Starting as a 16-year-old newspaper cub in Cincinnati, Hugh Fullerton wrote baseball columns and edited sports pages in Chicago, New York, Columbus (Ohio) and Philadelphia for nearly half a century.
A main figure in establishing the press box as an office of authority on baseball, Fullerton was one of the founding fathers of the Baseball Writers' Association of America.
He was best known for perfecting a system of "dope" predictions for the outcome of the World Series. His greatest pride was discovering Ring Lardner, Charles E. Van Loan and Irving Sanborn, men of baseball letters.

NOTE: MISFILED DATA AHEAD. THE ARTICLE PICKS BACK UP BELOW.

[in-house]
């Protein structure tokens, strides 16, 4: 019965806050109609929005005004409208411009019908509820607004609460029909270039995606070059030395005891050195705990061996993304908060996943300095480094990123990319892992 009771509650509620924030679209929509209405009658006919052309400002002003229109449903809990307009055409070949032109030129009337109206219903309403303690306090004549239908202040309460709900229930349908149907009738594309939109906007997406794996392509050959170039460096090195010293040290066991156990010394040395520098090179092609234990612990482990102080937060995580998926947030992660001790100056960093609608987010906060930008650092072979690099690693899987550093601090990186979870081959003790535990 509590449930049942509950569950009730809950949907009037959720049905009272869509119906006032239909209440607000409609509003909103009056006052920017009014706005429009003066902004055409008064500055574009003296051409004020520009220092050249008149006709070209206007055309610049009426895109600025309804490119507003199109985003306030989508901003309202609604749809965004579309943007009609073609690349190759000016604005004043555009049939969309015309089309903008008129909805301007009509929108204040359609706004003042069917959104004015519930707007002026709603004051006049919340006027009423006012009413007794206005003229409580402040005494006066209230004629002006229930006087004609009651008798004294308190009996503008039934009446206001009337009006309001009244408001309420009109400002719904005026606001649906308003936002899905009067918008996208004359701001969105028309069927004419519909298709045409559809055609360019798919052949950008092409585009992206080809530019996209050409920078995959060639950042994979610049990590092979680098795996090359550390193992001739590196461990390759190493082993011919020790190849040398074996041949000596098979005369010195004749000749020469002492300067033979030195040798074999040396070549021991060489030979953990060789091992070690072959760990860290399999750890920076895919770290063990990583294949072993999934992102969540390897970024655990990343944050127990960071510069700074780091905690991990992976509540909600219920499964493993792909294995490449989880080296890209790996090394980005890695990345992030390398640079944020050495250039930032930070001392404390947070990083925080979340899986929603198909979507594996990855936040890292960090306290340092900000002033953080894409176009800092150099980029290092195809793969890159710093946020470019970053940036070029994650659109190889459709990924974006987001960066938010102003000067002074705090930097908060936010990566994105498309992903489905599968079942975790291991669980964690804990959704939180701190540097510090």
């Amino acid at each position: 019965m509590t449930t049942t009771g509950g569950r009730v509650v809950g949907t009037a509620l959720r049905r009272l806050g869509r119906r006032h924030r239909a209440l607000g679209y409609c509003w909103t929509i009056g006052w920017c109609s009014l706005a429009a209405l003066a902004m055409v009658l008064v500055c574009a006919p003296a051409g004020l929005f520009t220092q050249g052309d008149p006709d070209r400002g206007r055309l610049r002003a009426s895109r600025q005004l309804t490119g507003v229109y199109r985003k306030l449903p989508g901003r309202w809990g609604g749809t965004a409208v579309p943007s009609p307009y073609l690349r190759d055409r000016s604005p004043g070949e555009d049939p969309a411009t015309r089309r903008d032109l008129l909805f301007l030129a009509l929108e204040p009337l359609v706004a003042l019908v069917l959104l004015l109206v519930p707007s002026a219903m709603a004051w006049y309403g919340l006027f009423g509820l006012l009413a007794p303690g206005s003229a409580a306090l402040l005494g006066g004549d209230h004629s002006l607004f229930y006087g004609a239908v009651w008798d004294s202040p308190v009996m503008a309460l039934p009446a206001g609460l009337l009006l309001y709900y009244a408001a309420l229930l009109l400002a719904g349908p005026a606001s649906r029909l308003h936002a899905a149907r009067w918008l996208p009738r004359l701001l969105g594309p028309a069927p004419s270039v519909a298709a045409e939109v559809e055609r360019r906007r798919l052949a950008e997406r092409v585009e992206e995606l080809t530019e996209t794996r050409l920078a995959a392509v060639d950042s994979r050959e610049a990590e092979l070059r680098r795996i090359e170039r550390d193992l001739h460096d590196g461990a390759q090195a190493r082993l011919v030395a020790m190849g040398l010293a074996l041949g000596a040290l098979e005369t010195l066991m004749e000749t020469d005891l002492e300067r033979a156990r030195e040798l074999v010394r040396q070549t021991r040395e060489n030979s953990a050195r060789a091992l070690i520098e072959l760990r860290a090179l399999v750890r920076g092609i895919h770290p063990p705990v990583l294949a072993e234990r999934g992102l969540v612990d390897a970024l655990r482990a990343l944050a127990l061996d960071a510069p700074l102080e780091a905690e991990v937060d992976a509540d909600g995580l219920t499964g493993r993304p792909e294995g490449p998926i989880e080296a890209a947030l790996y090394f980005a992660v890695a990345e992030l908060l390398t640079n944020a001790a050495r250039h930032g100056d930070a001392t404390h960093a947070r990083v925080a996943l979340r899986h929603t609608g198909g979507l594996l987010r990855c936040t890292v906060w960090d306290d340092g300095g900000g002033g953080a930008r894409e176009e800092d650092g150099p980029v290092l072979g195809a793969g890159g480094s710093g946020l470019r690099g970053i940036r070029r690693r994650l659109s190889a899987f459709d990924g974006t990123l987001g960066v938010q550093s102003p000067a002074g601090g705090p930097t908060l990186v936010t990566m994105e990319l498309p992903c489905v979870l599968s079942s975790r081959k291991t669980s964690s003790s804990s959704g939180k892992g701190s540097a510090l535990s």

Fullerton, along with others such as Lardner and James Isaminger, was instrumental in revealing the full story of the 1919 "Black Sox" scandal, a landmark event that shaped the future of baseball.
A striking personality, Fullerton was personally acquainted with an extraordinary number of people. Hughie, as he was known to his close friends, died in Dunedin, Fla., on Dec. 27, 1945.
1964 BBWAA Career Excellence Award winner Hugh Fullerton. (National Baseball Hall of Fame and Museum)